Mobile phone radiation and health concerns have been raised, especially following the enormous increase in the use of wireless mobile telephony throughout the world (as of August 2005, there were more than 2 billion users worldwide). Mobile phones use electromagnetic radiation in the microwave range, and some[39][unreliable medical source?] believe this may be harmful to human health. These concerns have induced a large body of research (both epidemiological and experimental, in non-human animals as well as in humans). Concerns about effects on health have also been raised regarding other digital wireless systems, such as data communication networks.

  • TheWorld Health Organization, based upon the consensus view of the scientific and medical communities, states that health effects (e.g. headaches or promotion of cancer) are unlikely to be caused by cellular phones or their base stations,[40][41] and expects to make recommendations about mobile phones in the third quarter of 2010 at the earliest, or the first quarter of 2011 at the latest.[42]

U.S. military definition

  • In Federal Standard 1037C, the United States government adopts thefollowingdefinition:
  • Electromagnetic radiation hazards (RADHAZ or EMR hazards): Hazards caused by a transmitter/antenna installation that generates electromagnetic radiation in the vicinity of ordnance, personnel, or fueling operations in excess of established safe levels or increases the existing levels to a hazardous level; or a personnel, fueling, or ordnance installation located in an area that is illuminated by electromagnetic radiation at a level that is hazardous to the planned operations or occupancy.

These hazards will exist when an electromagnetic field of sufficient intensity is generated to: (a) induce or otherwise couple currents and/or voltages of magnitudes large enough to initiate electroexplosive devices or other sensitive explosive components of weapon systems, ordnance, or explosive devices; (b) cause harmful or injurious effects to humans and wildlife; (c) create sparks having sufficient magnitude to ignite flammable mixtures of materials that must be handled in the affected area. —Department of Defense Dictionary of Military and Associated Terms

conelrad contal electromagnetic radiation
CONELRAD (Contal Electromagnetic Radiation)
  • CONELRAD (Control of ElectromagneticRadiation) was a method of emergencybroadcasting to the public of the United States in the event of enemy attack during the Cold War. It was intended to serve two purposes; to prevent Sovietbombers from homing in on American cities by usingradio or TV stations as beacons, and to provide essential civil defenseinformation.U.S. PresidentHarry S. Trumanestablished CONELRAD in 1951.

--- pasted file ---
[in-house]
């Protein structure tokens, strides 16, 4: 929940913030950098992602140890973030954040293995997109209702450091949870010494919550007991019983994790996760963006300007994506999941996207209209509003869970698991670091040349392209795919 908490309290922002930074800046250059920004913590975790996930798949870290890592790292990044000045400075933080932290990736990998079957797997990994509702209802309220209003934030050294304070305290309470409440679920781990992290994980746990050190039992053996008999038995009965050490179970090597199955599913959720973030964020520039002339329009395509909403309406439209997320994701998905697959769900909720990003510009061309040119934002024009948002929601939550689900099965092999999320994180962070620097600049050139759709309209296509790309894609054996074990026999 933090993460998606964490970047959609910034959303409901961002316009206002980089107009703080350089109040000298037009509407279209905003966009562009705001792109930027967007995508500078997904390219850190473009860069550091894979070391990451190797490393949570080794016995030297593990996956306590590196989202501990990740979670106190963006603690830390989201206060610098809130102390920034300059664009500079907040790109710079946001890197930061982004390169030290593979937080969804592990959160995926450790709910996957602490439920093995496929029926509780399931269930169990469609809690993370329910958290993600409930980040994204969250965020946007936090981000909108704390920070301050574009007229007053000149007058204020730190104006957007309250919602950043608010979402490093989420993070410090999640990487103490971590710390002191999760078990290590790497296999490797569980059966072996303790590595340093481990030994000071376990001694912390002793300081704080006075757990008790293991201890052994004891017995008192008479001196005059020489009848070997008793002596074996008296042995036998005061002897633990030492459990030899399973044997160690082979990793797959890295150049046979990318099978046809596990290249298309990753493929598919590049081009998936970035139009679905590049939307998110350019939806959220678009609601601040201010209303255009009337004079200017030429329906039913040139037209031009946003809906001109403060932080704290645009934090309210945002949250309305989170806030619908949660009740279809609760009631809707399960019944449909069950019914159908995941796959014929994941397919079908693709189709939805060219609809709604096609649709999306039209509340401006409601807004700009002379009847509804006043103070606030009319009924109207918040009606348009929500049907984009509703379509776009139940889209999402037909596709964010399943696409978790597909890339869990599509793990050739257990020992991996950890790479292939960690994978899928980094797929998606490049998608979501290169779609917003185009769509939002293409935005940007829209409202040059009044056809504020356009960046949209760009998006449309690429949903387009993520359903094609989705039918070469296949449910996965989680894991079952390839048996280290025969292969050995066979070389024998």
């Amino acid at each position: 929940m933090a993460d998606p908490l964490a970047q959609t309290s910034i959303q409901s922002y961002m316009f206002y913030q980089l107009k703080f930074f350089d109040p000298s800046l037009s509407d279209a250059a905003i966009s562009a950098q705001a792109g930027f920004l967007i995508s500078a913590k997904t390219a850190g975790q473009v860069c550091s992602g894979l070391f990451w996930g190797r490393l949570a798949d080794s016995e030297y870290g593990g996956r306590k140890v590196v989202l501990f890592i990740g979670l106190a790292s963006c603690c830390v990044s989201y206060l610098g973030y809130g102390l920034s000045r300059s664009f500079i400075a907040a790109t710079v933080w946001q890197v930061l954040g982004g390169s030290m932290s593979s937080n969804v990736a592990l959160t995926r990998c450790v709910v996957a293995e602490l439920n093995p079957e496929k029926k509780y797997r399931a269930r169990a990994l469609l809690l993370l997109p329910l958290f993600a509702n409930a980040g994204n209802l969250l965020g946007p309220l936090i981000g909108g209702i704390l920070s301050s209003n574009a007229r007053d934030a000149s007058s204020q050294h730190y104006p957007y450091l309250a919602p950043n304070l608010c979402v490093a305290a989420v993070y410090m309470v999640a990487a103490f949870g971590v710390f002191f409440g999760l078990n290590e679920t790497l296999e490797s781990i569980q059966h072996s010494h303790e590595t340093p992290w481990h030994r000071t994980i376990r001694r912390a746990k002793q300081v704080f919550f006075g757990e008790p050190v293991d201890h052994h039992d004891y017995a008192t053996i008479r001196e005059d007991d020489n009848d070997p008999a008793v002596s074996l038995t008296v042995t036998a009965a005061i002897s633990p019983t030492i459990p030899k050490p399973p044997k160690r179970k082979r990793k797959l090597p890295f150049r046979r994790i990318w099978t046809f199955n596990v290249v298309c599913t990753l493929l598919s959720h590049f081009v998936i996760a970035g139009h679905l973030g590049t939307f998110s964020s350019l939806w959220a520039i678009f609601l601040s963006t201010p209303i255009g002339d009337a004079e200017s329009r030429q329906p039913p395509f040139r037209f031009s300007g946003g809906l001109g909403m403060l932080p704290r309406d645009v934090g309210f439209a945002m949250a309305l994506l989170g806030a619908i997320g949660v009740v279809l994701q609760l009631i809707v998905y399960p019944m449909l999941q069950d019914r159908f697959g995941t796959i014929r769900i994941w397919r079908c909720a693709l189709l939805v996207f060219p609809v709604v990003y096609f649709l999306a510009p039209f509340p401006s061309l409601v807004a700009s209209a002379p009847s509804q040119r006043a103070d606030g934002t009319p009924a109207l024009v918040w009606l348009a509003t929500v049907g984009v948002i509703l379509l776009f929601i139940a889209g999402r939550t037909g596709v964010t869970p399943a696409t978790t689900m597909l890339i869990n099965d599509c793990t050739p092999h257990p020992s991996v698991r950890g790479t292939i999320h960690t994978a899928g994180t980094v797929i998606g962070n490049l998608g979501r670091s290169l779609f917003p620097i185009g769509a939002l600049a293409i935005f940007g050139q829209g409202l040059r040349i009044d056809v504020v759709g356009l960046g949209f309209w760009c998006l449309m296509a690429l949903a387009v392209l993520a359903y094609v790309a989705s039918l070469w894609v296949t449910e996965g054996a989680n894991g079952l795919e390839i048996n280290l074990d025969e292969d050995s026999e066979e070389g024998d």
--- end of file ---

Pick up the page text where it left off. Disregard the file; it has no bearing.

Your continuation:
After the development of intercontinental ballistic missiles reduced the likelihood of a bomber attack, CONELRAD was replaced by the Emergency Broadcast System on August 5, 1963, which was later replaced with the Emergency Alert System in 1997; all were administered by the Federal Communications Commission(FCC).[1]

  • Unlike its successors, the EBS and EAS, CONELRAD was never used for nor intended to be used for severe weather warnings or local civil emergencies.

ONELRAD concept was originally known as theKey Station System. According to an FCC document created during the "Informal Government - Industry Technical Conference" on March 26, 1951


In the event of an emergency, all United States television and FMradio stationswere required to stop broadcasting. Upon alert, most AM medium wave stations shut down. The stations that stayed on the air would transmit on either 640 or 1240 kHz. They would transmit for several minutes, and then go off the air and another station would take over on the same frequency in a "round robin" chain. This was to confuse enemy aircraft who might be navigating using Radio Direction Finding. By law, radio sets manufactured between 1953 and 1963 had these frequencies marked by the triangle-in-circle ("CD Mark") symbol of Civil Defense.


In the event of an emergency, all United States television and FMradio stationswere required to stop broadcasting. Upon alert, most AM medium wave stations shut down. The stations that stayed on the air would transmit on either 640 or 1240 kHz. They would transmit for several minutes, and then go off the air and another station would take over on the same frequency in a "round robin" chain. This was to confuse enemy aircraft who might be navigating using Radio Direction Finding. By law, radio sets manufactured between 1953 and 1963 had these frequencies marked by the triangle-in-circle ("CD Mark") symbol of Civil Defense.[3]

  • "CD Mark" symbols like this (though generally shown as simple white triangles) were on every radio sold in the U.S., at the 640 kHz and 1240 kHz frequency points, to help listeners find the CONELRAD stations.